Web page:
The Canadian Navy of Yesterday & Today
|Submarines of the Royal Canadian Navy|
RCN's involvement with subs originated on the eve of WWI, when the Premier
of British Columbia purchased two submarines. They were built in Seattle,
and intended for the Chilean Navy, but were sold to BC when Chili defaulted.
Named CC1 and CC2, the two subs resembled the 'C' class of the Royal Navy,
and were commissioned into the RCN. After three years of training on the
West Coast, they were ordered to Europe by way of Halifax, NS. There it
was determined that they would most likely not survive a trans-Atlantic
crossing, and they were sold for scrap. DND photo.
At the tail end of the First World War, the Navy obtained two members of the British H Class which had been built in North America. These were considered by the British to be excellent subs at the time, but they didn't see much service in the RCN before being paid off.
the end of WWII, two German U-boats surrendered to the RCN, upon which
the RCN took possession and used them for testing. Both were of the IX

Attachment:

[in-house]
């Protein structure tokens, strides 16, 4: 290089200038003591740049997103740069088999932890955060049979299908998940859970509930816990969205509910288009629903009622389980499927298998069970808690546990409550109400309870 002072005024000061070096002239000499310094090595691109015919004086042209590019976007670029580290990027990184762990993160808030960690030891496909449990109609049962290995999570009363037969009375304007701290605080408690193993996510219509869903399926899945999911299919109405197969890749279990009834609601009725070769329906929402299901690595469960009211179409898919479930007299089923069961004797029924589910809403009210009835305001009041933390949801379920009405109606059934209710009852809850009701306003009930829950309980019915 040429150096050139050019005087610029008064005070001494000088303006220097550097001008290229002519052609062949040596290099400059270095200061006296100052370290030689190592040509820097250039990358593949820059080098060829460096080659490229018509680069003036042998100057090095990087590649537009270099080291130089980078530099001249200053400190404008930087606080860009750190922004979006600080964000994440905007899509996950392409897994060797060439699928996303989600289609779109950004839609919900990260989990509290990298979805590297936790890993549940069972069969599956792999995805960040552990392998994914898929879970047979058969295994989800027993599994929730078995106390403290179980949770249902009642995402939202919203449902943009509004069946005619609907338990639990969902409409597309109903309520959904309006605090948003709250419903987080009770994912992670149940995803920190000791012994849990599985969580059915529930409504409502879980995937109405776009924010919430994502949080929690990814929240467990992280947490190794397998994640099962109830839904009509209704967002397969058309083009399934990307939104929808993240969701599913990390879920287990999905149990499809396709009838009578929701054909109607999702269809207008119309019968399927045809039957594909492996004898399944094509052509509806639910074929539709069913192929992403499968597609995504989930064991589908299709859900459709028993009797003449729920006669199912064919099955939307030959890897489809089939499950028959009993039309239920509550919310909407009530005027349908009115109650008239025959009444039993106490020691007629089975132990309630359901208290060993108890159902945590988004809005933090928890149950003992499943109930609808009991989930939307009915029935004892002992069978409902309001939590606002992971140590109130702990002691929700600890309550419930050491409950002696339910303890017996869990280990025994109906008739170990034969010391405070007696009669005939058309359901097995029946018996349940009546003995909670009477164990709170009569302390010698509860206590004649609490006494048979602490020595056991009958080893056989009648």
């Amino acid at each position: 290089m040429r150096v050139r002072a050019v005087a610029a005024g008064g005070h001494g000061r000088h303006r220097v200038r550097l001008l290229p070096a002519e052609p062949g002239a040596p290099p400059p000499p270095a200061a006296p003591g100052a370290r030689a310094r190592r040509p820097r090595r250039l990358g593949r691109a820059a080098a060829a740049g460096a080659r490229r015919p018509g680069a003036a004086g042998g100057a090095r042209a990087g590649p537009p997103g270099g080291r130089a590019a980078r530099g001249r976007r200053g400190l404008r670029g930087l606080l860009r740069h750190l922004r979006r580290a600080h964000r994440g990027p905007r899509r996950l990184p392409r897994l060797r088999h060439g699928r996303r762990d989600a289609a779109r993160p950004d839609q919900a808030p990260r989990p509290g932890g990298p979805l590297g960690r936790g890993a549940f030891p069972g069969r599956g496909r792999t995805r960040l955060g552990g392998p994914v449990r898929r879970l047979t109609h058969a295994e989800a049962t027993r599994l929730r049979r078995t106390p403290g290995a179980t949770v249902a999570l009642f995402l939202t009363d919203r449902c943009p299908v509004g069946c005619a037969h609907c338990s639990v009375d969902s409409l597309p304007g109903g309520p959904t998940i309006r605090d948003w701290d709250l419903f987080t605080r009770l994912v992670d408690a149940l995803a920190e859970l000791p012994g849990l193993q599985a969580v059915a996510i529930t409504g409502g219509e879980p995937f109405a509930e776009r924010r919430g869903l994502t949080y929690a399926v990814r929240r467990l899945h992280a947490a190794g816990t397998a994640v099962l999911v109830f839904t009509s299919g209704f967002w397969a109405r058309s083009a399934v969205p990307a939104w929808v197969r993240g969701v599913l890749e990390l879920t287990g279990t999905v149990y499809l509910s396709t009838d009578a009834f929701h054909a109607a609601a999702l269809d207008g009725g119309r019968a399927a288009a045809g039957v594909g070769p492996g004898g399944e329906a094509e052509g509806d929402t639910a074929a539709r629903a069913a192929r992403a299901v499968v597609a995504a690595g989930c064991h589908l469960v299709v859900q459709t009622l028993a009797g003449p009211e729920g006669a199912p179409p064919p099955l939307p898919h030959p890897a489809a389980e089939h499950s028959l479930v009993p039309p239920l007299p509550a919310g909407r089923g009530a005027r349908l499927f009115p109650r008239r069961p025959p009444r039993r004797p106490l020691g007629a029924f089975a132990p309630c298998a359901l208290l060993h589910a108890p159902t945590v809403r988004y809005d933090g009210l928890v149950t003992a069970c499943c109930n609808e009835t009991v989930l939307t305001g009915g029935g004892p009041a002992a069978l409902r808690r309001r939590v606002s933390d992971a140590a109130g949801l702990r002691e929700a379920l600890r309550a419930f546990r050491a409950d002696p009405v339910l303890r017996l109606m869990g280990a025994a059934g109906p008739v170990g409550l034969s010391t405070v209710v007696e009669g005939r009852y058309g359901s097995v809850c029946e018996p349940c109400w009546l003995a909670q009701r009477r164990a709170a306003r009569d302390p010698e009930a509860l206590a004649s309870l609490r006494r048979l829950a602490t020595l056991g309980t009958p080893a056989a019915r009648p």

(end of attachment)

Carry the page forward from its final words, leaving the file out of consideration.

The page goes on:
C type. U-190 (shown) was sunk in 1947 by naval aircraft near the position
where she torpedoed and sunk HMCS ESQUIMALT. DND photo.
RN subs were available to aid with ASW training on the East coast of Canada,
it was decided that similiar arrangements would have to be made for the
West coast. Thus it was that USS BURRFISH, a GATO/BALAO class sub, was
borrowed from the USN for ASW training, and she was renamed HMCS GRILSE.
Previous to her service with the RCN, she had carried out 6 war patrols
with the USN in the Pacific. DND photo.
replace GRILSE with a slightly more modern sub, another submarine was purchased
from the USN in 1968 and renamed HMCS RAINBOW. The former USS ARGONAUT,
a TENCH class boat, had undergone the Fleet Snorkel conversion prior to
serving with the RCN. DND photo.
OJIBWA entered service in 1965, and was the first submarine ever built
to RCN order. She is an OBERON class sub, a class designed for the Royal
Navy. She has two operational sisters, ONONDAGA and OKANAGAN, and a fourth,
OLYMPUS, serves dockside as a training platform. She appears here as she
would when she was commissioned. DND photo.
While this is not a picture of a Canadian OBERON class sub (supposedly Chilean), it shows roughly how the OBERON class appears in Canadian service after the major SOUP (Submarine Operational Upgrade Program) refits in the mid-eighties to upgrade sonar and weapons systems. The most obvious difference is the streamlined sonar dome on the bow. (Photo provided by Real Fortin)